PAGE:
So here, first of all, is a paradise, Kashmir, "bathed in the relentless clarity of mountain sunlight", where a young Hindu woman, Boonyi Kaul, loves a young Muslim man, Shalimar. Although the two marry across the religious divide, the seeds of intolerance have already been sown in Kashmir, fostered by the overlapping ambitions of the Indian army and the Islamic fundamentalists. Tragedy is set in motion with the appearance of Max Ophuls, the Jewish American ambassador to India, who falls for the lovely Boonyi, and takes her off to Delhi. Meanwhile the forces of Islamic fundamentalism feed on Kashmir's lost innocence, channelling the anger of poor cuckolded Shalimar into the outlet of terrorism. The other result of this imbroglio is Boonyi's daughter, who is taken to the west by Max's cold, aristocratic British wife; that girl is India Ophuls.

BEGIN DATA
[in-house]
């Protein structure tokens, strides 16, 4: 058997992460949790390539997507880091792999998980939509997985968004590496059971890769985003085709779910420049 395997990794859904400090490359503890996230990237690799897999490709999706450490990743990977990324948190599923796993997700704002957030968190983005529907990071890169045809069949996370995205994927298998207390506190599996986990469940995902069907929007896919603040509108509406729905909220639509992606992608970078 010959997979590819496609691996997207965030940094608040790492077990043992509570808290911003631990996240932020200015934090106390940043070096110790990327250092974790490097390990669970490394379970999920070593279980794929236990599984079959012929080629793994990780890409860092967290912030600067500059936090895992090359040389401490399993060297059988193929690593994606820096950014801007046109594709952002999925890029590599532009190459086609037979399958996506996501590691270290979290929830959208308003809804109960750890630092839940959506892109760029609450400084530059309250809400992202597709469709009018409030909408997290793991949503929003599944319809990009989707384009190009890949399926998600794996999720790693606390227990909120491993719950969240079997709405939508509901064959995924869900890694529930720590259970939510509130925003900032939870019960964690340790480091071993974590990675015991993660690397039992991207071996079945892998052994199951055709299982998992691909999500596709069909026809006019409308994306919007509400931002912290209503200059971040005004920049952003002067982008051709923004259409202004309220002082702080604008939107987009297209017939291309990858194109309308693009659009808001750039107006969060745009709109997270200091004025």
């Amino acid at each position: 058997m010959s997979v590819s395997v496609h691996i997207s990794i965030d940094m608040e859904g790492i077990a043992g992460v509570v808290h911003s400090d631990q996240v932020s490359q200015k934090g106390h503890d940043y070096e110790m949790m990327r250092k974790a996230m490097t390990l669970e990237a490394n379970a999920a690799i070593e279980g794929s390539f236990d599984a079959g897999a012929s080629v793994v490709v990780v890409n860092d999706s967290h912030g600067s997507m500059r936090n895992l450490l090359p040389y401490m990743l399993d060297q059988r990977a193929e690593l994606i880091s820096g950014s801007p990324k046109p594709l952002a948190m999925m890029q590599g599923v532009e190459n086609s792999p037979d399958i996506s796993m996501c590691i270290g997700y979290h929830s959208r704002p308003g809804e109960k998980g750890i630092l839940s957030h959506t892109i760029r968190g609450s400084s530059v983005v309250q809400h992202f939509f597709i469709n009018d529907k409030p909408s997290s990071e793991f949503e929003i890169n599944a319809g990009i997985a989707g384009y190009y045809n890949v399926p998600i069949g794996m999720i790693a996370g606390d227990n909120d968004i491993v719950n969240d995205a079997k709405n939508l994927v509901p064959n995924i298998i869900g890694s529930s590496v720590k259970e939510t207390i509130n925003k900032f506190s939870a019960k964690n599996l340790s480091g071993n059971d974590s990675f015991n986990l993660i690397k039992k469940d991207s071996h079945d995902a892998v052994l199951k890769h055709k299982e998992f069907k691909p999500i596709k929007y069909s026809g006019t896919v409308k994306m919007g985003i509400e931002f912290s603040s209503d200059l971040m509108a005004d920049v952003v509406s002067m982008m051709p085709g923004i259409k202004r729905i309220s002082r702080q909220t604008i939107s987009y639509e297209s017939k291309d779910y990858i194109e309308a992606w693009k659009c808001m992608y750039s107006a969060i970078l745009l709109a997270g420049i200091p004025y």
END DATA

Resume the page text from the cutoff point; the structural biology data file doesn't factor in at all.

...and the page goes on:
Once we get through this vast flashback and return to the point of the murder we realise what was hidden from us the first time it was played out: the grand symbolism of the act. So the resentful Muslim, in revenge for what he sees as the corruption wreaked by the west, is being used by greater political forces to try to cut down the American Jew; leaving in his wake a confused individual, neither western or eastern, who is nevertheless determined to understand and to survive.
Rushdie has previously made his characters' fates mirror the fates of nations: Midnight's Children brilliantly wove the conceit of the child born at the moment of India's independence, entangling his desires and disappointments with those of India itself. But that was a humane novel in which the parallels to wider stories never weighed down the characters. The characters in Shalimar the Clown, by contrast, are almost crushed by the freight of nations that they carry around on their shoulders. If you're prepared to take this novel as an impassioned lecture on the roots of violence and the awful fate of Kashmir, it can work powerfully. But lose sight of the lecture, and you are left with an increasingly absurd plot and a style that is more and more mannered.